They call it sauce-aroma, jiangxiang 酱香, as in soy sauce-aroma. The dreaded saucy sauce is a leveler of foreign palates. I’ve made no secret on this blog that sauce-aroma is my least favorite baijiu category, and recent taste tests conducted in Chengdu and Shanghai indicate that I’m not alone in this sentiment. It’s not that it can’t be good, but that it so rarely is. And when it’s bad, it’s really bad, “Pirates of the Caribbean 3” bad. But enough preamble…
The notable standout in the sauce-aroma category is Kweichow Moutai 贵州茅台, particularly its signature Feitian 飞天 (Flying Fairy) brand. Other popular sauce-aromas include Lang Jiu 郎酒, Maotai Town 茅台镇 and Xi Jiu 习酒. This is a fast-growing category though, and a lot of traditionally strong-aroma producers are expanding their product ranges to include some sauce-aromas. The reason for this is obvious: sauce-aroma and strong-aroma are cousins. Both hail from the same region, southwest China, and share a number of common production techniques.
Preparation of ingredients: It will come as a relief to most to know that sauce-aroma contains no soybeans or soy sauce. In fact, this is the most basic of all categories in terms of ingredients. It uses sorghum and only sorghum, which is steamed and cooled.
Preparation of qu: Like strong-aroma, sauce baijiu uses bricks of wheat “big qu.”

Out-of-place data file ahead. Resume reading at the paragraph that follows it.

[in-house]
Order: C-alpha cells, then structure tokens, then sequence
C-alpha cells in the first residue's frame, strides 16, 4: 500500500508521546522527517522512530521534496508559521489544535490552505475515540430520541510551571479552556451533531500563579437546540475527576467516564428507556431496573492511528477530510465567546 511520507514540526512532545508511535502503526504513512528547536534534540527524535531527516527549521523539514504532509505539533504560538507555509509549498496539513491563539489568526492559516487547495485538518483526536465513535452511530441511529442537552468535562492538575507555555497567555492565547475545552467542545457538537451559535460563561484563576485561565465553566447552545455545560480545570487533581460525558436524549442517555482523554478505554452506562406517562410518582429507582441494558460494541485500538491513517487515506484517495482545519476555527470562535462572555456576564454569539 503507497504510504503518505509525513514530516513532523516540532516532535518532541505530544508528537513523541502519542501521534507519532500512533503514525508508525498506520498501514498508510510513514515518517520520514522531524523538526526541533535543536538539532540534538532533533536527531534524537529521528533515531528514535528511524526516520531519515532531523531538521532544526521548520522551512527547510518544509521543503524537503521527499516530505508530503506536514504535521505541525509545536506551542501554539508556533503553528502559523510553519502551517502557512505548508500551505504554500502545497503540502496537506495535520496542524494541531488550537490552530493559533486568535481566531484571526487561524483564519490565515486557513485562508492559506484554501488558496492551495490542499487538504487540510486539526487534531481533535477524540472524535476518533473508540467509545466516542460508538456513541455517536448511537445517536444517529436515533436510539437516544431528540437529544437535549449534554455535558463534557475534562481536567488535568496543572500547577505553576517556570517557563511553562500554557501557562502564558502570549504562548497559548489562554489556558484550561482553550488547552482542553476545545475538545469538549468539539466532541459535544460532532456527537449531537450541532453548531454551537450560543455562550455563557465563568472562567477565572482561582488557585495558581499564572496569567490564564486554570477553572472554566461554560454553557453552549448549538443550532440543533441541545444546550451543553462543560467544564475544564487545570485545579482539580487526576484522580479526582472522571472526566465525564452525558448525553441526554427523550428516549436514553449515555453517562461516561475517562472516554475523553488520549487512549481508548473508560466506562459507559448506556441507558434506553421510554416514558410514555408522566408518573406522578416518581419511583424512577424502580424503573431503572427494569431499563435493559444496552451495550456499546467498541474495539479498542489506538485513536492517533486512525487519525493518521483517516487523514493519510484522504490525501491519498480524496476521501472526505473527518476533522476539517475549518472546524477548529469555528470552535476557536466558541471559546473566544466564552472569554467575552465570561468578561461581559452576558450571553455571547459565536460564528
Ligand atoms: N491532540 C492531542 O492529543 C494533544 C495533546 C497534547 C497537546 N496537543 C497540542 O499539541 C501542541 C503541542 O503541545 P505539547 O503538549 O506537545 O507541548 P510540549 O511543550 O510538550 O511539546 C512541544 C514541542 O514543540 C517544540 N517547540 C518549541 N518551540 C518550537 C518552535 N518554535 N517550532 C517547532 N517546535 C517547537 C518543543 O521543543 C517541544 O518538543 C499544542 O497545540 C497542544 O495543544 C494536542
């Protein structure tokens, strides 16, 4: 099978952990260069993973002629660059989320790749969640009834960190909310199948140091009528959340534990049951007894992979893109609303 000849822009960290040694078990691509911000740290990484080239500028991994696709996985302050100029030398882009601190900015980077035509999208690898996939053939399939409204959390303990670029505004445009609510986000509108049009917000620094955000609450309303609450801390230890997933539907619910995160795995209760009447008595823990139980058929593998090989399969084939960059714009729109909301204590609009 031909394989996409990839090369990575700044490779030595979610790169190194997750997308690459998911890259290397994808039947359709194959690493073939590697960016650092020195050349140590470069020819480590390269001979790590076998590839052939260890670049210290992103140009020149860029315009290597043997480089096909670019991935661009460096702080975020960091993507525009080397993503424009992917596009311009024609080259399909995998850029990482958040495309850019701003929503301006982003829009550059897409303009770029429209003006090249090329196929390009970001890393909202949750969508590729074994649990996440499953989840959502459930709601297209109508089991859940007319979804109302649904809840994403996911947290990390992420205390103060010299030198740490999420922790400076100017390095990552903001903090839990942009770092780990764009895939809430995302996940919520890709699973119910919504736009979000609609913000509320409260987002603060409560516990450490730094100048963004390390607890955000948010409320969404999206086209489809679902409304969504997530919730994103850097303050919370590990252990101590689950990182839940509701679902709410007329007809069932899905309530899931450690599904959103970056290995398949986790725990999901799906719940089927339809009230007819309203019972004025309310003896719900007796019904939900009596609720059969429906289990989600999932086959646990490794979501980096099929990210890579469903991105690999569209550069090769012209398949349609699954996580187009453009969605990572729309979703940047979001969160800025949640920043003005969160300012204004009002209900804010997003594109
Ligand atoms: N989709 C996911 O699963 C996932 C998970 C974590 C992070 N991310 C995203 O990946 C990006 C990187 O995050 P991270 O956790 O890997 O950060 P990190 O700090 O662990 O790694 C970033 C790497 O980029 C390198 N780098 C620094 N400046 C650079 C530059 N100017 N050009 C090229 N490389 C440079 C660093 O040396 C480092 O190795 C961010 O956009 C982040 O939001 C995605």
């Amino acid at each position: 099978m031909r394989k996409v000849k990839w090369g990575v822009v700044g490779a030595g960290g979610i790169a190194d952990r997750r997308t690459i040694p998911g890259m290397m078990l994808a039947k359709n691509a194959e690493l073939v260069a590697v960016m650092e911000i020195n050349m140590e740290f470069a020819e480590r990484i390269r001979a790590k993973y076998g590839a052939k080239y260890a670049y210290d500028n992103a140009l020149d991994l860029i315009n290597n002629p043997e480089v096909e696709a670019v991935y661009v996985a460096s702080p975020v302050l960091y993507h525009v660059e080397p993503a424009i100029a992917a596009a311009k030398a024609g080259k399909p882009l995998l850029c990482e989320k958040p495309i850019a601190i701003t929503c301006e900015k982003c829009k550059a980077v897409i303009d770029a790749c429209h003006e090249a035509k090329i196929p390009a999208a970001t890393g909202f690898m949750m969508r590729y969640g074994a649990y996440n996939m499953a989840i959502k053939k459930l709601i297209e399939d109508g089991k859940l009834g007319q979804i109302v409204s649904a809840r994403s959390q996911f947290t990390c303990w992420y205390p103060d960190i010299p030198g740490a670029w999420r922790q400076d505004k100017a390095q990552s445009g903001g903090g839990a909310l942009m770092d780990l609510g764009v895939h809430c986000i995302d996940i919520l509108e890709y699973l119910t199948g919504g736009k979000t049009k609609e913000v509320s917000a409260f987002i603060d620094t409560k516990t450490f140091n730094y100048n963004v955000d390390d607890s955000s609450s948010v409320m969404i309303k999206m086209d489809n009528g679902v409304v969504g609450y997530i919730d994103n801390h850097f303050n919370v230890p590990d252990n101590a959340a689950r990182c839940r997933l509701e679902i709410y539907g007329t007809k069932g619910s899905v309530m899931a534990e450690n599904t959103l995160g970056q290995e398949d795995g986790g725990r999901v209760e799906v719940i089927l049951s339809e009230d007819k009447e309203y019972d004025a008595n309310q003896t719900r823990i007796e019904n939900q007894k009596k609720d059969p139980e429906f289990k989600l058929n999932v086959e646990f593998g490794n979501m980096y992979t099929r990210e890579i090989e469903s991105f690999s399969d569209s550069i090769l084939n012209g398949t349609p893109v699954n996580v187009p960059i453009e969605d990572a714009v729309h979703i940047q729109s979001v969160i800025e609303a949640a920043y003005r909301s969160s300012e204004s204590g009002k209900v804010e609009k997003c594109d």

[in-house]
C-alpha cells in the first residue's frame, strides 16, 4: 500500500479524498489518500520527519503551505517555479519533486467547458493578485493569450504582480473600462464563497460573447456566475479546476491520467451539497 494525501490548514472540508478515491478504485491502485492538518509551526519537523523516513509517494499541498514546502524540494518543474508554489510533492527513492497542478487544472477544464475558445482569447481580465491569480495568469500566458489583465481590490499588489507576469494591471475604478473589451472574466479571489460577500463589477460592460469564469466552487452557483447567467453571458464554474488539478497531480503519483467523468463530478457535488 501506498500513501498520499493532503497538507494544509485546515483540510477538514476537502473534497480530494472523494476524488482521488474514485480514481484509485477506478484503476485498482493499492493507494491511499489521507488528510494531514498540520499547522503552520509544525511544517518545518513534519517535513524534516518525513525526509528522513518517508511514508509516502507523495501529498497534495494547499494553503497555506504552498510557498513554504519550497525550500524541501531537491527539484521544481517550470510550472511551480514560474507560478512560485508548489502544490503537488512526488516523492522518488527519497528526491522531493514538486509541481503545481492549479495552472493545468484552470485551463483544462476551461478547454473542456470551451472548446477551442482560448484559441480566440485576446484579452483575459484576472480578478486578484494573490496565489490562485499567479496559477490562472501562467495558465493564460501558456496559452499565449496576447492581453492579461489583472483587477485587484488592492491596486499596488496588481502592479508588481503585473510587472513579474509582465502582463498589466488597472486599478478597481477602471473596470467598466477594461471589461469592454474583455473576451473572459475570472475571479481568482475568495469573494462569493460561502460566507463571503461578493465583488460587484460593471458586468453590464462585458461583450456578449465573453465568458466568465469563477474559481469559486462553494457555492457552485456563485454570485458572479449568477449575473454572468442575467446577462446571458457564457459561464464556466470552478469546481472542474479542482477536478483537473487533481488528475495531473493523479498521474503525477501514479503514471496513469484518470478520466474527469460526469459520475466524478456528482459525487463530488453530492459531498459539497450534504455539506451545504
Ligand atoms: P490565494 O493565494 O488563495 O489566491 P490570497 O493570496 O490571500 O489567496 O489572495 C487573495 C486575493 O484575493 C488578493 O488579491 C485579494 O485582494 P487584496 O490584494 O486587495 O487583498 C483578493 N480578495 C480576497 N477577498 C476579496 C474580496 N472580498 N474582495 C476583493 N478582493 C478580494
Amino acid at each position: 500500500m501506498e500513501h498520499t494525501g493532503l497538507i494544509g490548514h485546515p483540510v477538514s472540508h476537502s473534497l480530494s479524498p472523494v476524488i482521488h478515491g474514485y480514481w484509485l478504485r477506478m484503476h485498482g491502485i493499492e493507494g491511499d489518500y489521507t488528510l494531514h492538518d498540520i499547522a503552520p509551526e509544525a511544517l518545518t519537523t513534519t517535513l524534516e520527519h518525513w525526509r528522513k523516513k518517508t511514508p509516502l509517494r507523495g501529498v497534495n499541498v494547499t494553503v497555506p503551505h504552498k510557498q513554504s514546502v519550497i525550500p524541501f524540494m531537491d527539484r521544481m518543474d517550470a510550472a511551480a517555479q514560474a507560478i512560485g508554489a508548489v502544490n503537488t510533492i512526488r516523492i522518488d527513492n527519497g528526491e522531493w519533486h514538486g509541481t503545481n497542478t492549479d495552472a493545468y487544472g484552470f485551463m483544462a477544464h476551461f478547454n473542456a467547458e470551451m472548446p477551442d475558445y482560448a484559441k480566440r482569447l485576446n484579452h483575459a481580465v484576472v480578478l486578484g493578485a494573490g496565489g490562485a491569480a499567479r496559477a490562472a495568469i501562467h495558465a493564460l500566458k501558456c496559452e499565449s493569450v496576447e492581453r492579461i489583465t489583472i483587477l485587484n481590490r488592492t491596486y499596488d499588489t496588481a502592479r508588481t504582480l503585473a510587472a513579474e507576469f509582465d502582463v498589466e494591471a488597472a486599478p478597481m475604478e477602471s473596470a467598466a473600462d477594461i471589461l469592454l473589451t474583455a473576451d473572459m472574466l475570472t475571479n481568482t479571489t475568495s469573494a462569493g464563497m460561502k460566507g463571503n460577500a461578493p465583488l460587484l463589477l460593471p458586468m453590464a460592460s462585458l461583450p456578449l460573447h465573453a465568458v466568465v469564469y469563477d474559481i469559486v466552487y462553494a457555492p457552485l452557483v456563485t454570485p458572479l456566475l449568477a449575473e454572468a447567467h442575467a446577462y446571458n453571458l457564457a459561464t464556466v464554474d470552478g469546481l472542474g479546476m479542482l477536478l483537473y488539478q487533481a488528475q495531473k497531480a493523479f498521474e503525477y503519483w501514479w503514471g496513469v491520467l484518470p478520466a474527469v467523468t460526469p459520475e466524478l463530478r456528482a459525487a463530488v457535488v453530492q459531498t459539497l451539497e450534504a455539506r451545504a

Saccharification and fermentation: Also like strong-aroma, sauce aroma ferments all of its grains in subterranean fermentation pits, or jiaochi 酵池, the idea being that the microorganisms within the qu will coat the walls of the pit, which will in time develop more complex tastes in the mash. The key difference between strong-aroma and sauce-aroma is that whereas strong uses mud pits, sauce uses pits lined with stone bricks.
The grains are mixed with qu, buried in the pit, and then covered with a layer of mud and left to ferment for about a month.
Distillation: The mud casing is removed and the mash is removed from the pit a layer at a time before being distilled in a solid state. This is, however, just the beginning of the process. After distillation, the mash is removed from the still and mixed with equal parts of fresh sorghum and more qu. The distillate is sprinkled on top of the mixture and returned to the pit to ferment a second time. The process is repeated for as many as seven or eight fermentation/distillation cycles, making the whole process last about nine months to a year. This sorghum-heavy, labor-intensive process is another key to sauce-aromas distinctive acidic taste, and partially explains why the category tends to be pricier than the others.
Aging: The baijiu is moved to earthenware jars and aged for at least three years, and sometimes twenty or thirty. It is diluted with water after aging, typically to around 53% ABV.
This concludes my series on the production methods of the four major categories, if you have any further questions, please feel free to drop me a line in the contact section.